The vessel is placed with the opening facing up where the mouse was seen. Of course, the mouse cannot run up a glass or a flower pot, so a way up (not too steep) and then down into the vessel should be built with the two wooden slats (the inner one should not be close to the bottom, but only go about halfway down the vessel. Then fix this with the adhesive tape. Then put the bait in the bottom of the tall vessel. After the mouse has picked up the scrent, it will go all the way to the end of the wood. It then falls into the vessel and cannot get out on the smooth wall.

Homemade mousetrap 3

A bucket and a wooden stick are also sufficient. The bucket should be placed in such a way that it is in an elevated position, such as on a staircase. The wooden stick must also not be too long and, above all, not too heavy. The stick is then balanced on the stair next to the bucket and across to the roughly the middle of the bucket opening. Now just put some tasty food like chocolate in the bucket. The mouse will then run across the stick, which gives way and the mouse falls into the bucket and can’t get out.

Homemade mousetrap 4

To build a very simple and fast mouse trap, only two things are needed. A small box, for example a shoebox and a pretzel stick. The box is turned over and the pretzel stick is used to make the box stand at an angle. If the mouse nibbles on the pretzel stick that is inside the box, the pretzel stick falls over. The mouse is now stuck under the box. Of course, the box must then be carefully closed so that the captured mouse can no longer escape.

Homemade mousetrap 5

Another type is again a box, a piece of string, a thin pen and some tape. One end of the string is tied tightly around the pen. Then the cord is cut so that it is stuck a few centimeters over the open edge with adhesive tape. The box is placed with the opening at the bottom. Place the cord as precisely as possible in the middle, slightly raised. Place the pen under the edge of the cardboard so that it is open at an angle. Put the lining under the string so that the trap then also snaps shut. The bait must be placed under the line. If the mouse comes and wants to get to the food, it moves the cord and the pen falls over, so the box captures the mouse.

The right bait: the best five goodies

The question of the right bait has driven some benevolent mouse catchers into despair, because loading the trap is not that easy. Basically, mice are omnivores. However, this makes the options almost unmanageable. Anyone who now believes that mice are naturally caught with cheese shouldn’t expect too much from it.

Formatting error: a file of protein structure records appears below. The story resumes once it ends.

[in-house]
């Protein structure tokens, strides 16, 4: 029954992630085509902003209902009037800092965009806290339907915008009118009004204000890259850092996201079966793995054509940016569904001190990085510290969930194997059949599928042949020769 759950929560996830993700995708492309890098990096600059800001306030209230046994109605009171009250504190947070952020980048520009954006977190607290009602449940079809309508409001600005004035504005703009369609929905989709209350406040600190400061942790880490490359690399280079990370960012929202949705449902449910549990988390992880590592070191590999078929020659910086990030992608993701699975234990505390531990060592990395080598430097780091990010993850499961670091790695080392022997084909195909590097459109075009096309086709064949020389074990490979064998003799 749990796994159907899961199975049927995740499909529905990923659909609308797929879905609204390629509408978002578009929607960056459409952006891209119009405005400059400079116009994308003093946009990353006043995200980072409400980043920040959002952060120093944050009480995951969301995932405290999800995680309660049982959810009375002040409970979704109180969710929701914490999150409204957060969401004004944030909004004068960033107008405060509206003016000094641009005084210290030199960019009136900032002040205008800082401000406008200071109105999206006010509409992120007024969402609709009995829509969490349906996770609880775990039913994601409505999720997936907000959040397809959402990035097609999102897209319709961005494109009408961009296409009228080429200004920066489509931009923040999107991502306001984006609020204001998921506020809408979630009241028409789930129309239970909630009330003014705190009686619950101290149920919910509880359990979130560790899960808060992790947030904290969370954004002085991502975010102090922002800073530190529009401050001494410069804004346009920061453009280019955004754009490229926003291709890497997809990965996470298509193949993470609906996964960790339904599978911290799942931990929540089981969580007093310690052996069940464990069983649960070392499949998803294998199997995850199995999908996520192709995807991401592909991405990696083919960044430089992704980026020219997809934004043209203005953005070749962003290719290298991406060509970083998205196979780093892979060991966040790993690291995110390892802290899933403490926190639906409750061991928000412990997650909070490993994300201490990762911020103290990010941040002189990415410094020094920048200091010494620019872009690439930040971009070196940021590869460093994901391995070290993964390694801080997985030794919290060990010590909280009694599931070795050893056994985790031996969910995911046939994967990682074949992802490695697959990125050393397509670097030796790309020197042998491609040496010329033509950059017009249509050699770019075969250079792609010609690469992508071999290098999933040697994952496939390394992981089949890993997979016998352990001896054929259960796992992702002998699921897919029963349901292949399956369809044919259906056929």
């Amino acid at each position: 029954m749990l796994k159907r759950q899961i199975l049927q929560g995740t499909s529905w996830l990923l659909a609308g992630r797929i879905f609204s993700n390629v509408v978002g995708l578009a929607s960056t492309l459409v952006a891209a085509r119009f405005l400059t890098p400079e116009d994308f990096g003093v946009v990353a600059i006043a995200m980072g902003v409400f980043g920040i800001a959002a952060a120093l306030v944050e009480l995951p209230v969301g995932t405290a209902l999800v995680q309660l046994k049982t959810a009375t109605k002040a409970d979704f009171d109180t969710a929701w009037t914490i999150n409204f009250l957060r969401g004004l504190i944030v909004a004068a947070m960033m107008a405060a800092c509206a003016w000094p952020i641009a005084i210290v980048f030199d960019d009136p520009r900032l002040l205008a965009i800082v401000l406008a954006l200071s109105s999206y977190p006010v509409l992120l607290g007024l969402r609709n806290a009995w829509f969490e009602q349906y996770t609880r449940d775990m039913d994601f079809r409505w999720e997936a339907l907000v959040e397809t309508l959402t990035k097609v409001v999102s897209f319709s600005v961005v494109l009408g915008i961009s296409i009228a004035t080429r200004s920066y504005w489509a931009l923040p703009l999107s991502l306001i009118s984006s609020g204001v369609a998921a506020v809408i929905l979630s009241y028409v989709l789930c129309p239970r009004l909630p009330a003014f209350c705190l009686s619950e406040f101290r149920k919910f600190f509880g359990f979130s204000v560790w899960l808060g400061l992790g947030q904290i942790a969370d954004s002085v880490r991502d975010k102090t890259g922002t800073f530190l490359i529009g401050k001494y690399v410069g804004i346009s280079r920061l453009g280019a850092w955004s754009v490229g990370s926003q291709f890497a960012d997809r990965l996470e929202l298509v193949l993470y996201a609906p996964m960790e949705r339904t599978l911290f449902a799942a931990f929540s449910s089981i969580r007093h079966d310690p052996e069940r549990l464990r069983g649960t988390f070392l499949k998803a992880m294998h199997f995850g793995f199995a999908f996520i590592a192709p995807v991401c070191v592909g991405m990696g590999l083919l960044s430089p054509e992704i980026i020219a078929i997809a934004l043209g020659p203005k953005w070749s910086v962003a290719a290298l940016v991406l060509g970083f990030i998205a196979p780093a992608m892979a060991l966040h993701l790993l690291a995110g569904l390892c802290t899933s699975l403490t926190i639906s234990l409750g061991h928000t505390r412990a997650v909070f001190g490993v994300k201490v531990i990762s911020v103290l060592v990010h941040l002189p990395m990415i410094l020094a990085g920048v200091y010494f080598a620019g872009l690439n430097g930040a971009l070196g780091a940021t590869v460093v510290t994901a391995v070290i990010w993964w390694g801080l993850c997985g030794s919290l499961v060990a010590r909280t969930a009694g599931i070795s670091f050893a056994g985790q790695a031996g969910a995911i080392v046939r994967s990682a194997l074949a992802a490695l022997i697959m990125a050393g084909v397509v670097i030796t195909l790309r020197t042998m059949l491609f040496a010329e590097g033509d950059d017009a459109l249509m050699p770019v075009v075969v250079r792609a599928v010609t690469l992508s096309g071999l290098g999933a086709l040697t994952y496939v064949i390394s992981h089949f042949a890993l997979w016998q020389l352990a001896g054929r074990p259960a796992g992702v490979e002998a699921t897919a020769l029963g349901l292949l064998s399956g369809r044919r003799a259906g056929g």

But which bait do you use? There are a few foods, like peanut butter, that mice love. If you actually choose one of these foods, you should only use that supply of it for the trap. It is best to put it in a separate container, which you label accordingly, so that the food you eat does not come into contact with the mousetrap by mistake. The following baits are significantly effective and attractive.

Note: Since mice also have different tastes, there is no ranking behind our top bait list. Successful mice catching has long been achieved with all of the baits mentioned:

  • Peanut butter is very popular with mice. Put a teaspoon of it on the door sensor of the live trap and you will be amazed at how quickly you can report completion.
  • Roasted bacon – it is enough to burn the piece of bacon a little with a lighter.
  • Nuts – specifically walnuts and hazelnuts.
  • Nut nougat cream – you could do without a teaspoon to catch mice, right?
  • Chocolate – one piece is enough.
  • Flour – as a trace once through the cage from the entrance door to the door sensor. Of course, scatter more on the door sensor so that the animal actually triggers it.

Who would have thought that mice would be attracted to sweet nougat cream? Or peanut butter? Nut kernels, chocolate or oat flakes mixed with peanut butter have also proven themselves as bait.

The use of flour as bait is also interesting. The flour is sprinkled on and around the trigger of the trap, as well as around the entire trap. Obviously, mice like the flour so much because they can eat it quickly. Another advantage is that the mouse is more likely to touch the trigger when it is eating. If you adhere to the saying ‘You catch mice with bacon’, it is advisable to briefly flambé the bacon with a flame to make it more attractive to the mouse.

Always set up traps near the wall

Mice are prey animals in nature. They know about this and are therefore always looking for protection. They always move to places where the least risk is suspected. If they can move under the furniture, they will. If they can hide behind boxes or armchairs, they will. And if they can’t hide, they will at least be near the wall. That is why you should always set up traps near the wall and near swiveling frames or shelves.

Avoid being bitten

Since mice also bite and because of the countless bacteria in their mouth, the bite can be very unpleasant for a person, you should definitely wear sturdy gloves while handling or transporting the mouse. If the mouse does bite you, clean the bite immediately, disinfect it and check whether your tetanus vaccination is still valid. Go to the doctor immediately and, if in doubt, have your tetanus vaccination refreshed. Pay close attention to the bite site, as blood poisoning can occur even in spite of thorough washing and disinfection.

Keeping mice away: what to watch out for

Of course, the mice problem of simply catching and releasing the animals is not over. So that the individual subtenants do not become a nuisance to be taken for granted, you should get to the bottom of the cause of the penetration of the rodents. All holes, cracks and basement windows should be made mouse-proof as much as possible.